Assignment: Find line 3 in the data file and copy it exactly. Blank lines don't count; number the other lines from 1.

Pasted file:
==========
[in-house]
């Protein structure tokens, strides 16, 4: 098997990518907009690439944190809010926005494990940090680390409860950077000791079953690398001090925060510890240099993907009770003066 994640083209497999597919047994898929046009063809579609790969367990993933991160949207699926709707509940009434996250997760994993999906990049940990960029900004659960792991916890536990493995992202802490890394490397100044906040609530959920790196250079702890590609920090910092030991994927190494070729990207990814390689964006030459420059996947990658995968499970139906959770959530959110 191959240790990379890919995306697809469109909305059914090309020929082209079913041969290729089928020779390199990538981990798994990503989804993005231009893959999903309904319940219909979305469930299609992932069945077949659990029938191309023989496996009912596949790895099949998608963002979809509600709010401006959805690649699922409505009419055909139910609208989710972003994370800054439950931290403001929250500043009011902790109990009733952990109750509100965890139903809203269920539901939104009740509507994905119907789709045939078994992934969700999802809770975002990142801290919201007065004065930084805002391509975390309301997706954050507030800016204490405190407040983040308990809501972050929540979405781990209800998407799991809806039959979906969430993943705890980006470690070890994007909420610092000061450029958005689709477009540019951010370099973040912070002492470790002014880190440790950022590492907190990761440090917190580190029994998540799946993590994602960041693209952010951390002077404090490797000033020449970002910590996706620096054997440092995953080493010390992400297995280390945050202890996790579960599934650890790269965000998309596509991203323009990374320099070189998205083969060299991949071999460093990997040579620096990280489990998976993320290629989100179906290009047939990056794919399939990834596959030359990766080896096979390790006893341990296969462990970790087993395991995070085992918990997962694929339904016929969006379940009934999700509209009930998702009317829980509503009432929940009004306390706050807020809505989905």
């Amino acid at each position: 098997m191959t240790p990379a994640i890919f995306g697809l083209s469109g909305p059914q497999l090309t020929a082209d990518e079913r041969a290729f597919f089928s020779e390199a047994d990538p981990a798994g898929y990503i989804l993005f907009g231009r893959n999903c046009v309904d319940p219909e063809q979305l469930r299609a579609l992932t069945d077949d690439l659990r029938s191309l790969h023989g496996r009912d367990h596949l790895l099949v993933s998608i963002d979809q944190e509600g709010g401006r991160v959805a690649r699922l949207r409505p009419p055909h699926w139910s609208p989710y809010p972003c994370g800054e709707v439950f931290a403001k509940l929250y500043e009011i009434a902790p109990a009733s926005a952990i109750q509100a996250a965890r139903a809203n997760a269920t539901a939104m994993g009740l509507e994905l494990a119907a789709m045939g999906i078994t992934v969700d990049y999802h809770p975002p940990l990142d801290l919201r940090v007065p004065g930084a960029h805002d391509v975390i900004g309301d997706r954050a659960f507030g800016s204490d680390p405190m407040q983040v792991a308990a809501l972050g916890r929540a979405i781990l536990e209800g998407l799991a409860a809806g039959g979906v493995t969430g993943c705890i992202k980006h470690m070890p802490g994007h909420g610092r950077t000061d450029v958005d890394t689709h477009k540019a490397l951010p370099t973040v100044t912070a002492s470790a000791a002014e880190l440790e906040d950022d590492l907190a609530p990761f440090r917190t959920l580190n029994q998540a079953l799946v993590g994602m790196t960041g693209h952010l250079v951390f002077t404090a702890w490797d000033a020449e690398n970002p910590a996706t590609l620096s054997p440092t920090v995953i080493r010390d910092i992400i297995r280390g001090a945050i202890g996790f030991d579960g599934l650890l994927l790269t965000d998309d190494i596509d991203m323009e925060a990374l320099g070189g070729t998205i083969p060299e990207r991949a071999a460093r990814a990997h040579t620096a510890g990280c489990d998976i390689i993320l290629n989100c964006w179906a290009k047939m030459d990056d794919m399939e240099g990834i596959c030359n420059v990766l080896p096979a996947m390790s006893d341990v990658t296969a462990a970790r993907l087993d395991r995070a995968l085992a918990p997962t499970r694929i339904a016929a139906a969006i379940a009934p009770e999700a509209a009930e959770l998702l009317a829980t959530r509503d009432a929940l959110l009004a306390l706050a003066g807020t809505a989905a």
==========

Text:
């Amino acid at each position: 098997m191959t240790p990379a994640i890919f995306g697809l083209s469109g909305p059914q497999l090309t020929a082209d990518e079913r041969a290729f597919f089928s020779e390199a047994d990538p981990a798994g898929y990503i989804l993005f907009g231009r893959n999903c046009v309904d319940p219909e063809q979305l469930r299609a579609l992932t069945d077949d690439l659990r029938s191309l790969h023989g496996r009912d367990h596949l790895l099949v993933s998608i963002d979809q944190e509600g709010g401006r991160v959805a690649r699922l949207r409505p009419p055909h699926w139910s609208p989710y809010p972003c994370g800054e709707v439950f931290a403001k509940l929250y500043e009011i009434a902790p109990a009733s926005a952990i109750q509100a996250a965890r139903a809203n997760a269920t539901a939104m994993g009740l509507e994905l494990a119907a789709m045939g999906i078994t992934v969700d990049y999802h809770p975002p940990l990142d801290l919201r940090v007065p004065g930084a960029h805002d391509v975390i900004g309301d997706r954050a659960f507030g800016s204490d680390p405190m407040q983040v792991a308990a809501l972050g916890r929540a979405i781990l536990e209800g998407l799991a409860a809806g039959g979906v493995t969430g993943c705890i992202k980006h470690m070890p802490g994007h909420g610092r950077t000061d450029v958005d890394t689709h477009k540019a490397l951010p370099t973040v100044t912070a002492s470790a000791a002014e880190l440790e906040d950022d590492l907190a609530p990761f440090r917190t959920l580190n029994q998540a079953l799946v993590g994602m790196t960041g693209h952010l250079v951390f002077t404090a702890w490797d000033a020449e690398n970002p910590a996706t590609l620096s054997p440092t920090v995953i080493r010390d910092i992400i297995r280390g001090a945050i202890g996790f030991d579960g599934l650890l994927l790269t965000d998309d190494i596509d991203m323009e925060a990374l320099g070189g070729t998205i083969p060299e990207r991949a071999a460093r990814a990997h040579t620096a510890g990280c489990d998976i390689i993320l290629n989100c964006w179906a290009k047939m030459d990056d794919m399939e240099g990834i596959c030359n420059v990766l080896p096979a996947m390790s006893d341990v990658t296969a462990a970790r993907l087993d395991r995070a995968l085992a918990p997962t499970r694929i339904a016929a139906a969006i379940a009934p009770e999700a509209a009930e959770l998702l009317a829980t959530r509503d009432a929940l959110l009004a306390l706050a003066g807020t809505a989905a």